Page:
It was an event when it was unveiled on September 5: “The Civic Musical Road,” marked by blue highway signs and virally telegraphed through YouTube videos. The quarter-mile of asphalt, six miles west of downtown Lancaster, California, on Avenue K between West 62nd and 70th Streets, was notched with grooves to reproduce a passage from Rossini’s William Tell Overture, better-known to American drivers as the theme from The Lone Ranger TV series, when Civic-sized cars drove over it at 55 mph.
According to an article in the Torrance Daily Breeze, the road was made to be used in a commercial. The city approved it in the hope that it would entice more TV and film crews to the area. But immediate noise complaints from people living near the Musical Road have forced the city to destroy it. Non-Civics (which are most cars) produce an unmusical, atonal whine when they drive on the road. Even if it worked for every car, would you want to listen to the Lone Ranger theme 10,000 times a day?
The shame of it all is that America has millions of miles of utterly empty highways that would be perfect for this kind of modification, and a lengthy catalog of road tunes just waiting to be turned into tire music. You could, for example, notch this asphalt to play Dark Side Of The Moon in its entirety if you wanted. It would be like visiting the Jackson Cascades, but without the totally awesome colored lights and water.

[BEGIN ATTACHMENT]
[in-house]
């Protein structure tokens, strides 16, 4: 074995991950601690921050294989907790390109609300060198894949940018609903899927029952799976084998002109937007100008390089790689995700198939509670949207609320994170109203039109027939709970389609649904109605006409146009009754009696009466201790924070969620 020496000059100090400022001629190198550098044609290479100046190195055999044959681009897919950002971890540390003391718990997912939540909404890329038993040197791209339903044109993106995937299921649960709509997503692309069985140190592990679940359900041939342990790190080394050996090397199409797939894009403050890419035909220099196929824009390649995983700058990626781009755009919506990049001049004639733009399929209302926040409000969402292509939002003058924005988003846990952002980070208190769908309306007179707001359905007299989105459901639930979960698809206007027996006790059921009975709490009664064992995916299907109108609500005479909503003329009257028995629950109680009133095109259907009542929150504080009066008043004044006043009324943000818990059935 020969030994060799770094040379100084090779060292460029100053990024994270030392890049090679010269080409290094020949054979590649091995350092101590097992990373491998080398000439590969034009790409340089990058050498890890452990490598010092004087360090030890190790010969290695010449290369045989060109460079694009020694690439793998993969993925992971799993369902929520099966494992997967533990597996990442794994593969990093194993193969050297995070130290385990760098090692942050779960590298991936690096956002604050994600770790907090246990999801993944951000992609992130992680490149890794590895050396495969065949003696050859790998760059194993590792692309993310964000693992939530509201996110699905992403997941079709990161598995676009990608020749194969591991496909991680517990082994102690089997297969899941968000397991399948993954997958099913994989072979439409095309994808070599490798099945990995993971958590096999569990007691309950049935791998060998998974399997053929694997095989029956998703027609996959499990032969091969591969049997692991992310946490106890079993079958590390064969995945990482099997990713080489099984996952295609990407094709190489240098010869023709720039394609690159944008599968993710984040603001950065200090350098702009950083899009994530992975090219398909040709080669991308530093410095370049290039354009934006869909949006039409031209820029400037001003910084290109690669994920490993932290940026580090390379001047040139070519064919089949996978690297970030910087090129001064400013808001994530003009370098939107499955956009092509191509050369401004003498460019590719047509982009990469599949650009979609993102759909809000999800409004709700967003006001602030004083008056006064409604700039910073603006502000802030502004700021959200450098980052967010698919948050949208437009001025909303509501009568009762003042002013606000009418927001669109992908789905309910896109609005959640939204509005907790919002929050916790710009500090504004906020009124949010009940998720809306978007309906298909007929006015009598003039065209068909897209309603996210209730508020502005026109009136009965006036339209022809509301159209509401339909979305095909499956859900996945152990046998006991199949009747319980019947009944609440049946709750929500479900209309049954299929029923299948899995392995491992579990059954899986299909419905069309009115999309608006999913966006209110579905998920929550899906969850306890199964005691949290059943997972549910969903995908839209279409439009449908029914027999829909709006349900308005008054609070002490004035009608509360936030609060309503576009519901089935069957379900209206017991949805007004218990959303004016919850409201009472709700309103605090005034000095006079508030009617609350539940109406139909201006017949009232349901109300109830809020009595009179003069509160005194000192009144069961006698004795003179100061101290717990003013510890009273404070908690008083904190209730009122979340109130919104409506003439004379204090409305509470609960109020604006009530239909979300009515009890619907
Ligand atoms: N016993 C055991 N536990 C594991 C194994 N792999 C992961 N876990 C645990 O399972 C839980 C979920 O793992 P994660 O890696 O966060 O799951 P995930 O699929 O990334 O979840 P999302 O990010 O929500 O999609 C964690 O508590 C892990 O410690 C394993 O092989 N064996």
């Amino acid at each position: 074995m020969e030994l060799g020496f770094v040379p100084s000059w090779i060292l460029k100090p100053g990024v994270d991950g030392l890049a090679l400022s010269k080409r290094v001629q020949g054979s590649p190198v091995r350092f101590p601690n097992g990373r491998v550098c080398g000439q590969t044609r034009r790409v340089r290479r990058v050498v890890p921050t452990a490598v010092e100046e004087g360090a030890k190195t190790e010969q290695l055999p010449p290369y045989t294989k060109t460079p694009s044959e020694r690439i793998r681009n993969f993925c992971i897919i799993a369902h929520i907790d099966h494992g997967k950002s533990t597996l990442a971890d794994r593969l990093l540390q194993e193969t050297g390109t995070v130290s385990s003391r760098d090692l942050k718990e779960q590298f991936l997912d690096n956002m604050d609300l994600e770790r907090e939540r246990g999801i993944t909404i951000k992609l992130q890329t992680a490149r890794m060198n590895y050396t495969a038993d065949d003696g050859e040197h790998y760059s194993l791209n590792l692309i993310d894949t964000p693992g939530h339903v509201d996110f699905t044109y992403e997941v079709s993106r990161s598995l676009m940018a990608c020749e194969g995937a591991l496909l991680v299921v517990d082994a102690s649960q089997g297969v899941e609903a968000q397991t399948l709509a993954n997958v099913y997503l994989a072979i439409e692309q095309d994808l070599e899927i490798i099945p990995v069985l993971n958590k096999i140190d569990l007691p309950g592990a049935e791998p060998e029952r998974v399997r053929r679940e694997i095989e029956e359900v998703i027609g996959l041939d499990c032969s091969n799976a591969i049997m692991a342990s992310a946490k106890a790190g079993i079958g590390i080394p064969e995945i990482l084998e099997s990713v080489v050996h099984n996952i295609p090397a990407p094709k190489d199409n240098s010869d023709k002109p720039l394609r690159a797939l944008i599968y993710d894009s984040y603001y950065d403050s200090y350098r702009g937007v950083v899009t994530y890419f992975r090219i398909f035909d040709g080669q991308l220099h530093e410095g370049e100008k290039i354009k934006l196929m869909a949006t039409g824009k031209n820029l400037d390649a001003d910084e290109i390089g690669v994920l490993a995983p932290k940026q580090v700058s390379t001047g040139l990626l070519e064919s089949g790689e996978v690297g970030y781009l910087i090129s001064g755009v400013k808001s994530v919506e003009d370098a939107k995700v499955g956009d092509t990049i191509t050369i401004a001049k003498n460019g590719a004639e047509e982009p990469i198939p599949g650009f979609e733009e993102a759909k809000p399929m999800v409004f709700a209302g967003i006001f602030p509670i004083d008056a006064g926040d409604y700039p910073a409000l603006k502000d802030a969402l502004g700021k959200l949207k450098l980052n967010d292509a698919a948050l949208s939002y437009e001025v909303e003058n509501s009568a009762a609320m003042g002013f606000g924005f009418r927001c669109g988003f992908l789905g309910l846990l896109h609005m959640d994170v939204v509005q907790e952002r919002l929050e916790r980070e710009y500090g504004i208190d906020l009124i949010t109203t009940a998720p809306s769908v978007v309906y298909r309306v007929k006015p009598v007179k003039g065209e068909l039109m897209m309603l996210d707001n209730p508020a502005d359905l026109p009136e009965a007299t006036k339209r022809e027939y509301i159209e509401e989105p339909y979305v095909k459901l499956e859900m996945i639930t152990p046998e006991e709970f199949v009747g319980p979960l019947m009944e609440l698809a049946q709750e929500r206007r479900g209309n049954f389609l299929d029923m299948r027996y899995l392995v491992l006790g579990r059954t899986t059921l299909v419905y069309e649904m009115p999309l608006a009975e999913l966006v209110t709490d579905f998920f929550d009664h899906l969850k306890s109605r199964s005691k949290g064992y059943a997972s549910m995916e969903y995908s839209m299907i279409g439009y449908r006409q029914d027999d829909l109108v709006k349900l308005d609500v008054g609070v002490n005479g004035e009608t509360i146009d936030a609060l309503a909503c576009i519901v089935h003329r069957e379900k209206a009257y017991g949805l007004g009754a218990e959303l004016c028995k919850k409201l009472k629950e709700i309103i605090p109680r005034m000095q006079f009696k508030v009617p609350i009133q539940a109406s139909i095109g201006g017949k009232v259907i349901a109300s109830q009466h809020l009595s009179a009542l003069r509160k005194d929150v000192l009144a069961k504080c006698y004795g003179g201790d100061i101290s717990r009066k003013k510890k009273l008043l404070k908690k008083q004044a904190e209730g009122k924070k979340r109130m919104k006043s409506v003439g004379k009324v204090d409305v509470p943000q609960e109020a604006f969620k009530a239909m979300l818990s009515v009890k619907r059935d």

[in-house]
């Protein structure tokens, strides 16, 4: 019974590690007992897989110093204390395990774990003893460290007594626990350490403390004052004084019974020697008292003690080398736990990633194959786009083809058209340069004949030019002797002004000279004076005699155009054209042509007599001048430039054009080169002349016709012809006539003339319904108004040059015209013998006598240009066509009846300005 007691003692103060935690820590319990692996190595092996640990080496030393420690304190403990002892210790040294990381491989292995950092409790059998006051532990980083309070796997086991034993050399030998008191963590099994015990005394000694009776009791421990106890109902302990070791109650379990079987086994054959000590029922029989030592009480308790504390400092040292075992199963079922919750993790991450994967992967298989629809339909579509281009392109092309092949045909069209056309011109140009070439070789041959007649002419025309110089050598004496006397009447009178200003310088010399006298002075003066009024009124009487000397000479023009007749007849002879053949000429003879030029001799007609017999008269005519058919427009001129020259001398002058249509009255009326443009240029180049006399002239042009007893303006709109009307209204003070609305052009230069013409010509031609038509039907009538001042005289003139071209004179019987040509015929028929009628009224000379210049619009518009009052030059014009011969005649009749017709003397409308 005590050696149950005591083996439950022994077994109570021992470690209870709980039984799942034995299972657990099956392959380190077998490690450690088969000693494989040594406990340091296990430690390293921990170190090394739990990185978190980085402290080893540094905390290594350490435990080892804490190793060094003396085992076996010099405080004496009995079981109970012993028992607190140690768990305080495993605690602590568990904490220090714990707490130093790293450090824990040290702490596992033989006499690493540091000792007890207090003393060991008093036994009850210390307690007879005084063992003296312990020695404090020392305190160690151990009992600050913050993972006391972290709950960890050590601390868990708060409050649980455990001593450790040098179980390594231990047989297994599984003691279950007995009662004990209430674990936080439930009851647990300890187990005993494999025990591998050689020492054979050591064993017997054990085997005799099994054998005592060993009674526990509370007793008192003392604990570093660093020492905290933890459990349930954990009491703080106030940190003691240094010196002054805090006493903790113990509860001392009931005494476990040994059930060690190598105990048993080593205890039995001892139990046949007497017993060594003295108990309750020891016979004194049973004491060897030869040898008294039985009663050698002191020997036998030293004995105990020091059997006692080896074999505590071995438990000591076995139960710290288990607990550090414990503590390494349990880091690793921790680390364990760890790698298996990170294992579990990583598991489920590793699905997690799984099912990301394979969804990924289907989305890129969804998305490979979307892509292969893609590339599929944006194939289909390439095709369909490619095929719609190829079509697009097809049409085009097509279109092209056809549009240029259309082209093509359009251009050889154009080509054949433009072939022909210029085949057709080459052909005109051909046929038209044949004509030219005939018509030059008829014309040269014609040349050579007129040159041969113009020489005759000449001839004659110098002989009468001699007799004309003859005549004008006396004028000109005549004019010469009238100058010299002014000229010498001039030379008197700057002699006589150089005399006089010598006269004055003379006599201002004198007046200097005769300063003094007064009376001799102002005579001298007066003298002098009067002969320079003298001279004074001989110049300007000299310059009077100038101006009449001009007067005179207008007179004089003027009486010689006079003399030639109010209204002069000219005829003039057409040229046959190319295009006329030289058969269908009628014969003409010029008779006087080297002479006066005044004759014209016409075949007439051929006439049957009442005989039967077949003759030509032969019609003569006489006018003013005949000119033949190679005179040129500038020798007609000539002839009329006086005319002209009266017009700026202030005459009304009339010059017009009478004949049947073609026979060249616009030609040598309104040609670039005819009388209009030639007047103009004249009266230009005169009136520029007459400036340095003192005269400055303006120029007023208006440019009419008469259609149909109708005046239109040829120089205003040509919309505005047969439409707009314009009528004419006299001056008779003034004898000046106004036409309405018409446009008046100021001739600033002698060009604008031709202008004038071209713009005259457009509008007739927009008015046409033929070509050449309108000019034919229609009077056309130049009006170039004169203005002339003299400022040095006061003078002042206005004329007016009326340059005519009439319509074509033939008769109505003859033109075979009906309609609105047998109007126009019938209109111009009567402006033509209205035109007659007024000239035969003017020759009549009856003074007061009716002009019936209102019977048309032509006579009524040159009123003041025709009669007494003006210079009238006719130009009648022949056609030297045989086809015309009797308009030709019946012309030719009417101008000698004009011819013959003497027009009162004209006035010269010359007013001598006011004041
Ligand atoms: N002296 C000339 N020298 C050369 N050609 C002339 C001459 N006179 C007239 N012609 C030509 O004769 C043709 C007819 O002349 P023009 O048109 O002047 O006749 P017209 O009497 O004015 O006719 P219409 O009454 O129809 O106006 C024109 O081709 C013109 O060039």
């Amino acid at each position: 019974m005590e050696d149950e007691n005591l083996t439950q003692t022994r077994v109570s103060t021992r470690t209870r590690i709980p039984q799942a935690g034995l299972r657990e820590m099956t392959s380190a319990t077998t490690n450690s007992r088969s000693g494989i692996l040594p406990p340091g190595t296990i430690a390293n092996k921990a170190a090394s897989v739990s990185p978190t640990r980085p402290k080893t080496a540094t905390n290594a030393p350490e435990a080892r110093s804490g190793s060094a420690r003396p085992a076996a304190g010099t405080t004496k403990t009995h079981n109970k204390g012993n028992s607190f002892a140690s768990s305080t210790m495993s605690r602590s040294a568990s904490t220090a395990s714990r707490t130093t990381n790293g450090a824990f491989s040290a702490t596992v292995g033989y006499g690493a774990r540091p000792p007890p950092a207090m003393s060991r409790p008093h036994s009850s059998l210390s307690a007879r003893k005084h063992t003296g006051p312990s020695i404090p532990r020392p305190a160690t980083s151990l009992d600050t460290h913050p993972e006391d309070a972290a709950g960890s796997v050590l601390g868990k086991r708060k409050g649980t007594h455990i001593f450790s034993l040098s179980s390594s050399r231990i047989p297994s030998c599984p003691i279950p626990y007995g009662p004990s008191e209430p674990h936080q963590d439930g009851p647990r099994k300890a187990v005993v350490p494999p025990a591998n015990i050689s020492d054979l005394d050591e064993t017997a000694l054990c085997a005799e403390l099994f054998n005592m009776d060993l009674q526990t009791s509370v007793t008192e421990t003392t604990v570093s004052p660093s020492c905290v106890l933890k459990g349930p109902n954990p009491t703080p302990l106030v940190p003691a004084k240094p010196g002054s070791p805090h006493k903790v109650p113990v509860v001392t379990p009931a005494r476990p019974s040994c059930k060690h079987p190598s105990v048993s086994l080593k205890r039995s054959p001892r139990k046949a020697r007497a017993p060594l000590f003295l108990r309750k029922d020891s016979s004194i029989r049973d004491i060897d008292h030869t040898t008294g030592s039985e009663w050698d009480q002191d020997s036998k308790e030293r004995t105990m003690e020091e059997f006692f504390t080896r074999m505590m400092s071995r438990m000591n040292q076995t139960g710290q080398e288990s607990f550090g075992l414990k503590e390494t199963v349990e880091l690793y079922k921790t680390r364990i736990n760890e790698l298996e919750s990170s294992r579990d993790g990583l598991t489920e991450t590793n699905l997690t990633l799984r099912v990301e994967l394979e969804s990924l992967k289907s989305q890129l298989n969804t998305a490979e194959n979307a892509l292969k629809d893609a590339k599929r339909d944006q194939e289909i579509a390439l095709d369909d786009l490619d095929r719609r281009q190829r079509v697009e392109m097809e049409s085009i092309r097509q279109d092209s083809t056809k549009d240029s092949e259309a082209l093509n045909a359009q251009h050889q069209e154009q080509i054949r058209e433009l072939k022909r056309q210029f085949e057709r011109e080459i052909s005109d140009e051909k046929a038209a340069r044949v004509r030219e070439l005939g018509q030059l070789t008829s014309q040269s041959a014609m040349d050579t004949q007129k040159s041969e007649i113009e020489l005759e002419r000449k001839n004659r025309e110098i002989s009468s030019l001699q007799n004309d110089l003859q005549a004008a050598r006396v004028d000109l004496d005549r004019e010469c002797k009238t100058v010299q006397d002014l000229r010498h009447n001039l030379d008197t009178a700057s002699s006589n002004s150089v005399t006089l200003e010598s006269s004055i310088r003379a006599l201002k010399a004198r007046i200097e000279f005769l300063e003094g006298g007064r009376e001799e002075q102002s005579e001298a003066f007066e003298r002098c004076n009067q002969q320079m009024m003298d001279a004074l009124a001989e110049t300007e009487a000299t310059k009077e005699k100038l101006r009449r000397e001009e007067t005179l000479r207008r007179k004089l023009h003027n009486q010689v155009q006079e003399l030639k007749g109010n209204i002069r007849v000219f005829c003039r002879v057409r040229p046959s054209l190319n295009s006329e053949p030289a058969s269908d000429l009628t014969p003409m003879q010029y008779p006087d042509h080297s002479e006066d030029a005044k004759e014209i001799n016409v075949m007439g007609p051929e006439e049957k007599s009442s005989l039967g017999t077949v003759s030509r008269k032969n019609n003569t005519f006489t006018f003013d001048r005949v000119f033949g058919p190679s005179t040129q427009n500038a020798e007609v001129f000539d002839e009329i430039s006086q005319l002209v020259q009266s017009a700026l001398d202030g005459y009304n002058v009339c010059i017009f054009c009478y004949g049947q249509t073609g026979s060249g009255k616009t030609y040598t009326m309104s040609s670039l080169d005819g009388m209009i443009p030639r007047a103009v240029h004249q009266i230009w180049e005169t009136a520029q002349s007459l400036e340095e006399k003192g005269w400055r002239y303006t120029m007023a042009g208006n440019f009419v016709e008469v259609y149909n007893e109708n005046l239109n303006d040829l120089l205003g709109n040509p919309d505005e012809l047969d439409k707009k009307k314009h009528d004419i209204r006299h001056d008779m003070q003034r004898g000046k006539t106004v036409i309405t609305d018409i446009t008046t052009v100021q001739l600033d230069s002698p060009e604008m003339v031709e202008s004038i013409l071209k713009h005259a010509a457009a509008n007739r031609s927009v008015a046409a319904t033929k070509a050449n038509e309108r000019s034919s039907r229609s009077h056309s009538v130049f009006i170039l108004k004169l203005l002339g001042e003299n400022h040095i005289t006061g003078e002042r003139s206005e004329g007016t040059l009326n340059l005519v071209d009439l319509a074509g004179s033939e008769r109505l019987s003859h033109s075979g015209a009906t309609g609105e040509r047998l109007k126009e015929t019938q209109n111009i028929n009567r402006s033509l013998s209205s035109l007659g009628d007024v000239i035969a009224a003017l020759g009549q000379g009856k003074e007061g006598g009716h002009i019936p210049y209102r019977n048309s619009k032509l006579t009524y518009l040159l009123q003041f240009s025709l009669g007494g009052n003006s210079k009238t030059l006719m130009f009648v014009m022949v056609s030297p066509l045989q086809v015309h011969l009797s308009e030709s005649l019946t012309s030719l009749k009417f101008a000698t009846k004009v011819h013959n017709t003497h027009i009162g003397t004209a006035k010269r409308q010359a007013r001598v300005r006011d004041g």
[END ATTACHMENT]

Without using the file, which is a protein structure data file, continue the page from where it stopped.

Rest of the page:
Well, there is still the singing highway near Kerkhoven, MN that is listed here as a tip though I’ve never done it. Also, it’s just pitch changes and not a real song. But in France they have had the start of “La Marseilles” grooved into the autoroute between Paris and the Mediterranean coast for years now because I first heard about it in the late 80s. They have it in a few spots so people won’t fall asleep in their cars on their way back from a vacation to the Riviera. I don’t know if it exists southbound as well, since that would be less necessary.
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